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Conflict Probable or Inevitable?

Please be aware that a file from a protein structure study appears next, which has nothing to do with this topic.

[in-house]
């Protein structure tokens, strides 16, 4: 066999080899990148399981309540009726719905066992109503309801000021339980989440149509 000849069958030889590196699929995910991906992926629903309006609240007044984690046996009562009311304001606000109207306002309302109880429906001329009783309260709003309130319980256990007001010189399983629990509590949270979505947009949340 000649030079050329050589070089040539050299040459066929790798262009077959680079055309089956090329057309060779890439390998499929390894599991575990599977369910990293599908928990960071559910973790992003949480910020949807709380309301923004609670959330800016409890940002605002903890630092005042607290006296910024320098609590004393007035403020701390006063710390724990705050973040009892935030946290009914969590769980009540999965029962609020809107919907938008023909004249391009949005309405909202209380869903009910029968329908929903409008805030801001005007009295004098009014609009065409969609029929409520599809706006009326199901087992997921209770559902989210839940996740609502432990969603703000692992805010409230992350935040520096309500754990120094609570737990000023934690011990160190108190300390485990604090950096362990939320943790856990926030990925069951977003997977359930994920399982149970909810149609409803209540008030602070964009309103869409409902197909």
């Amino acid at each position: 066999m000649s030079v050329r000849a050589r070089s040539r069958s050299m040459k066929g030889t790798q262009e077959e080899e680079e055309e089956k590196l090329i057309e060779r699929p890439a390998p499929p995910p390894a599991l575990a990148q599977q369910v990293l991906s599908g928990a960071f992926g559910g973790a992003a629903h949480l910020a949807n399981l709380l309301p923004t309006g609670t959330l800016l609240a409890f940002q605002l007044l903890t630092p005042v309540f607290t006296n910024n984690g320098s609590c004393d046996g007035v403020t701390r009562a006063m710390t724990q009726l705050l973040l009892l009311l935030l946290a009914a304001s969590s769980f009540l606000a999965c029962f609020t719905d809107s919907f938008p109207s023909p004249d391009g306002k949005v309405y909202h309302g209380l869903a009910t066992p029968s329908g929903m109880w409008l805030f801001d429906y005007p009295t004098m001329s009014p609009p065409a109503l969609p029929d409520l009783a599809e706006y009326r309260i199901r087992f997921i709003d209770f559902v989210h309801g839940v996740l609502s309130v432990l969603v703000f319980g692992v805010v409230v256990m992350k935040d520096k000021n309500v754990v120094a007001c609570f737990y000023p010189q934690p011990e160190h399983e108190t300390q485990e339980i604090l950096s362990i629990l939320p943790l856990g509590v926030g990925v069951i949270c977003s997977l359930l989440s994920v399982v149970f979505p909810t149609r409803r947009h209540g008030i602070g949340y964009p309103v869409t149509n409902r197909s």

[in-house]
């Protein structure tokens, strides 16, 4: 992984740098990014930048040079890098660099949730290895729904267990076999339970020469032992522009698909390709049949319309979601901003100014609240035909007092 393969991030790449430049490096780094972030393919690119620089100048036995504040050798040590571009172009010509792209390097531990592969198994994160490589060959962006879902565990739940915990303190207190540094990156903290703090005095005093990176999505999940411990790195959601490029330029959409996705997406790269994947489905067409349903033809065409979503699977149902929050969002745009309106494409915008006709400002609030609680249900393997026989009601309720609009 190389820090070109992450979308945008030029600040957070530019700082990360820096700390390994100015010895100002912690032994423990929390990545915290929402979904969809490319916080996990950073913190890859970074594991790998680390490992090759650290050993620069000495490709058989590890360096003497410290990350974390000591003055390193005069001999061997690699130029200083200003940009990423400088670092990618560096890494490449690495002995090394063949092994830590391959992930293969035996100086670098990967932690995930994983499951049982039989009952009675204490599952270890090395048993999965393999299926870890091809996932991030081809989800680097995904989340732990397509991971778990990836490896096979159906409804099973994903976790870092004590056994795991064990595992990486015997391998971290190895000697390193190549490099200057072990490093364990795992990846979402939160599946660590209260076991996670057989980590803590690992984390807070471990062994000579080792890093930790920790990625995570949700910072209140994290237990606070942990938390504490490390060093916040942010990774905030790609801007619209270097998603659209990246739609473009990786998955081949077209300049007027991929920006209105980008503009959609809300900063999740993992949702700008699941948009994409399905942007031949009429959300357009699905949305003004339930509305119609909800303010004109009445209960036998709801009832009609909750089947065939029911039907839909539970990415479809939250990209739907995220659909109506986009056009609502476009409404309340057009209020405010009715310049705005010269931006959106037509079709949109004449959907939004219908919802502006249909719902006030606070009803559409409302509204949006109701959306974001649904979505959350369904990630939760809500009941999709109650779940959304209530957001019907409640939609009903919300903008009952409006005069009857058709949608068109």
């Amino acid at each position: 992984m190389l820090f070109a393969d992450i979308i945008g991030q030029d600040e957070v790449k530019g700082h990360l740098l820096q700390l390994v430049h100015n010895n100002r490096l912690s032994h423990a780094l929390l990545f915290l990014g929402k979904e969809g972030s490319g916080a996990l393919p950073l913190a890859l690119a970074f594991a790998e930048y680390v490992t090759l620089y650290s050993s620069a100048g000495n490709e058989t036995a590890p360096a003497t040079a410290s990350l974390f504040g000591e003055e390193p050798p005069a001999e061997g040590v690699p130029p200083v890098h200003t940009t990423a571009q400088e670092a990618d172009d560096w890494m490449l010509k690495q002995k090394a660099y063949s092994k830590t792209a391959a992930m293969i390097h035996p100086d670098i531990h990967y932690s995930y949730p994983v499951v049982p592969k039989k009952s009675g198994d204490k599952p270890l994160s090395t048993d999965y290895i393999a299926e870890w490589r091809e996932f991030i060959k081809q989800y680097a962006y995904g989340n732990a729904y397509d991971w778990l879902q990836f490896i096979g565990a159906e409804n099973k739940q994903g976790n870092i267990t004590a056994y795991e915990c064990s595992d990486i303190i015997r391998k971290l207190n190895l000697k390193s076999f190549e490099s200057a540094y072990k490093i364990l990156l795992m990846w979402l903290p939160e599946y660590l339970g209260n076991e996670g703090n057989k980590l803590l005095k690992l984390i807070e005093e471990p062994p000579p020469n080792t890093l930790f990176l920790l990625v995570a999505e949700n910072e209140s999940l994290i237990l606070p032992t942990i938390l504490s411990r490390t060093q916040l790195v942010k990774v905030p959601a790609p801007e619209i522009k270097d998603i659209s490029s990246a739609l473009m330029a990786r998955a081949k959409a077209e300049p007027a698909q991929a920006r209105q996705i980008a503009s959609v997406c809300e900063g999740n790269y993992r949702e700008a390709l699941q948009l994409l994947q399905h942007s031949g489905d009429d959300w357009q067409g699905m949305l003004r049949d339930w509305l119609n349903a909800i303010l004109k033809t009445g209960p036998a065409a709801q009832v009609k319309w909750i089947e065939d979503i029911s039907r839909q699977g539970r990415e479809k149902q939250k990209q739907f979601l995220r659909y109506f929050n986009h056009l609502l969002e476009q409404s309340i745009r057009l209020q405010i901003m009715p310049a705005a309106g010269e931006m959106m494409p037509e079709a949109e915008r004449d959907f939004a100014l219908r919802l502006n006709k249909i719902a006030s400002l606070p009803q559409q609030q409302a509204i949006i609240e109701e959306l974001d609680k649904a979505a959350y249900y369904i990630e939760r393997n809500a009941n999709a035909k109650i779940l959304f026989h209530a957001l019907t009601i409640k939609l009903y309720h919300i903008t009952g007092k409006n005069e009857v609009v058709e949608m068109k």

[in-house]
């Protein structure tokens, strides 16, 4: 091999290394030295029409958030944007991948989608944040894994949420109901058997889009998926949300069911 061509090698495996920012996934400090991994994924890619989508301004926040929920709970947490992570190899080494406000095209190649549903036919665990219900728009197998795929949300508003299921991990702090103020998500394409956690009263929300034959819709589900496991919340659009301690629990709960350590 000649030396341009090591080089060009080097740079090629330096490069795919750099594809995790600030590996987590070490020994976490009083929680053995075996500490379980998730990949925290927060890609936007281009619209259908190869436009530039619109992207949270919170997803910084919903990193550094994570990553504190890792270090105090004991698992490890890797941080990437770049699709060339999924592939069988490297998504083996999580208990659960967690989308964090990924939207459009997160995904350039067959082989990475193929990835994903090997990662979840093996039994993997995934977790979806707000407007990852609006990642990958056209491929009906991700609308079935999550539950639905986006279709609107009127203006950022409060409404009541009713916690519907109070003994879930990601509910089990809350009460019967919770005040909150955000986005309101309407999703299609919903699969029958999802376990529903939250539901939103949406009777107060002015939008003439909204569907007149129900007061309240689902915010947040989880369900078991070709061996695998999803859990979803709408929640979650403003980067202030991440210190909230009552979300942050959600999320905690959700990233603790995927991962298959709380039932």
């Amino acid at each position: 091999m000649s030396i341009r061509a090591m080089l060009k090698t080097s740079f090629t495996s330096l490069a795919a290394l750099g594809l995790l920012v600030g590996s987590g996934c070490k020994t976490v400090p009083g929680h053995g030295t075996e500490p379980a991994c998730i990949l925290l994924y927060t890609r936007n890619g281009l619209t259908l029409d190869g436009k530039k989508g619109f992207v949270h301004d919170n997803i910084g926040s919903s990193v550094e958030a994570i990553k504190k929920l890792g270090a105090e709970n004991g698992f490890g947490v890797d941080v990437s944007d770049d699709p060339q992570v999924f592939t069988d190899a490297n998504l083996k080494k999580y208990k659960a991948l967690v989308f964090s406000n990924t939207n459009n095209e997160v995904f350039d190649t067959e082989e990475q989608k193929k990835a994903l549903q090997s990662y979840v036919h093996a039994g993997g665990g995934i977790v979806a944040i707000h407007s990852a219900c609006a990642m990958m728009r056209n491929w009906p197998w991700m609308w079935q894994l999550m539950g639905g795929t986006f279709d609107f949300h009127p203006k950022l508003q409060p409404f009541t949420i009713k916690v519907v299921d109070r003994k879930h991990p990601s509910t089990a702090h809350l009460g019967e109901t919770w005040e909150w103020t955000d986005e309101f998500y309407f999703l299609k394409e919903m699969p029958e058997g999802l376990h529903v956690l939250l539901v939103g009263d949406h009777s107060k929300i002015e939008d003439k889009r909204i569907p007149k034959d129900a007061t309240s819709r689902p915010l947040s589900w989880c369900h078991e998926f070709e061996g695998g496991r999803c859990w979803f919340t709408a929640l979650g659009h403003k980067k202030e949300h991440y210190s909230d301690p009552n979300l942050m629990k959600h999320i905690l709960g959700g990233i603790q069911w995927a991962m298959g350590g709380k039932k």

Tudor and Stuart historians have got back into the habit of writing very big books. Thus in the past two years, Kevin Sharpe’s The Personal Rule of Charles I took a thousand pages to present an apologia for Charles I’s Personal Rule, Eamon Duffy’s The Stripping of the Altars took over six hundred pages to lament the overthrow of mediaeval English piety, and Conrad Russell almost six hundred pages to chronicle The Fall of the British Monarchies 1637–1642. Now Robert Brenner has joined in with his 734 pages on Merchants and Revolution: Commercial Change, Political Conflict, and London’s Overseas Traders 1550–1653. It is, for the most part, an enjoyable and challenging read. It is a book which explicitly seeks to challenge the ‘revisionist’ historiography of the past twenty years. I am identified throughout the book as a leading revisionist and it was generous of the editor of this journal to invite me to offer my response to a book which politely and fairly seeks to undermine much of what I have published. Readers should be aware that I am parti pris.
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